Meet the Author | Dimitri A. Sotiropoulos

‘Change can happen only if domestic political forces and civic associations become strong enough’

Protest against violence in front of the National Assembly in Belgrade, Serbia, May 8, 2023. IMAGO / Pixsell

In ’The Irregular Pendulum of Democracy’, Dimitri A. Sotiropoulos addresses the development of democracies in Serbia, Montenegro and North Macedonia. In this interview, he explains the difficulties of democratisation in the post-Yugoslav region and the opportunities he sees for a sustainable democracy.

You called your book ‘The Irregular Pendulum of Democracy’. What does this mean in relation to Serbia, North Macedonia and Montenegro?

I used this metaphor in order to look at democracies that are not well established, so-called unconsolidated democracies. Since transitioning from authoritarian rule, such democracies all around the world, not only in South-Eastern Europe, have sometimes encountered impediments on the road to democratisation. They are still in a fluid state as far as the consolidation of democracy is concerned.

On the road to further democratisation, such impediments may sometimes result in regimes sliding back towards a semi-authoritarian type of political regime. At other times, these unconsolidated democracies make further progress on the road to democracy.

That type of movement looks like a pendulum, but it is not a typical pendulum, it's irregular. You cannot really predict in precise terms the pace at which the pendulum will swing back and forth towards and away from democracy. So this is why I call this the irregular pendulum of democracy.

What is the significance of state-society relations in this pendulum movement?

Many authors have justifiably emphasised that in order to understand democratisation, we need to look at background variables, for example, economic development or underdevelopment, political culture, or very often the type of political party system, which means whether you have a political polarisation between the major contenders of power.

I take this as a very important point, but I would like to stress that economic development, political culture and the political party system do not occur in a social vacuum, they occur in a context. This is the context of state-society relations which differs, of course, from country to country. And I have tried to think of populism, clientelism and corruption as three types of state-society relations.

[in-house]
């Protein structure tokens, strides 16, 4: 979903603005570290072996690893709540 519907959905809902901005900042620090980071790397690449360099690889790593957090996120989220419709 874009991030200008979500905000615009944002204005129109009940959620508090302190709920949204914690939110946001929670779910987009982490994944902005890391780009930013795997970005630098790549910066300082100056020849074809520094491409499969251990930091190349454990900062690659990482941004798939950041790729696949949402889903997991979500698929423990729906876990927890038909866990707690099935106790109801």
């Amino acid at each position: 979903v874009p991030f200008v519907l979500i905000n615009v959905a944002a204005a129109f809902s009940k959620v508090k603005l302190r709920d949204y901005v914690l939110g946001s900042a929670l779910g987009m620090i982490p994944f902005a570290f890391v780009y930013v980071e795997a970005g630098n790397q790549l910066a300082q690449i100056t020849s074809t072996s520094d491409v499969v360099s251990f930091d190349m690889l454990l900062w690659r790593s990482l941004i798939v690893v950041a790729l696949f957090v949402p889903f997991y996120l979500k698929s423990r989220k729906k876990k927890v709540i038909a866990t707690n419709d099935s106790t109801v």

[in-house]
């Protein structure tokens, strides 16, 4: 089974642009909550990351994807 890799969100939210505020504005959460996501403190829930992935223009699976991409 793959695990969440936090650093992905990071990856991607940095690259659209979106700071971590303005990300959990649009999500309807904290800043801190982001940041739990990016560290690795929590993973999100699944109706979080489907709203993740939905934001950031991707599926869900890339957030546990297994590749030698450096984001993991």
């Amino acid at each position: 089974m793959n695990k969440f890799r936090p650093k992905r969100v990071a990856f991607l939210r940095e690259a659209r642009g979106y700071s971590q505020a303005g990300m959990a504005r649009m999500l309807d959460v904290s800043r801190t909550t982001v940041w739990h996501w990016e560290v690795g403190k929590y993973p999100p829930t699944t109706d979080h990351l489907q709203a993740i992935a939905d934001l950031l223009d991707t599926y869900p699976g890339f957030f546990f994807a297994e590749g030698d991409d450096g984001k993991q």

Populism is an ideology, but it is also a way in which the political elites relate to the electorate. Corruption obviously concerns a much smaller segment of society, not society as a whole, but there are still relations between them. On the one hand state officials and on the other hand businessmen who are ready to corrupt and make their way through policy-making in order to obtain favourable decisions for their business interests. Clientelism has to do with the favourable treatment on the part of state authorities of those particular segments of the electorate which have voted or are motivated to vote for the political party that is able to hand out favours to them.

All these background variables, whether a country is economically underdeveloped or whether it does not have a significantly robust democratic culture, may be important in the context of state-society relations. But on a daily basis, political actors who take undemocratic decisions, take such decisions in a social context, which in the countries I studied is a context of populism, clientelism and corruption.

What role does populism play in the political and social discourse of Serbia, Montenegro, and North Macedonia?

Populism is a very well researched concept on which no group of political scientists agrees with another group of political scientists. I usually subscribe to the definition of populism as a thin ideology and an ideology that could be suitable for nationalists, for centrists, even for socialists. And although this is true, I focus on the way political elites, for example a governing party which is populist, relate to its clientele.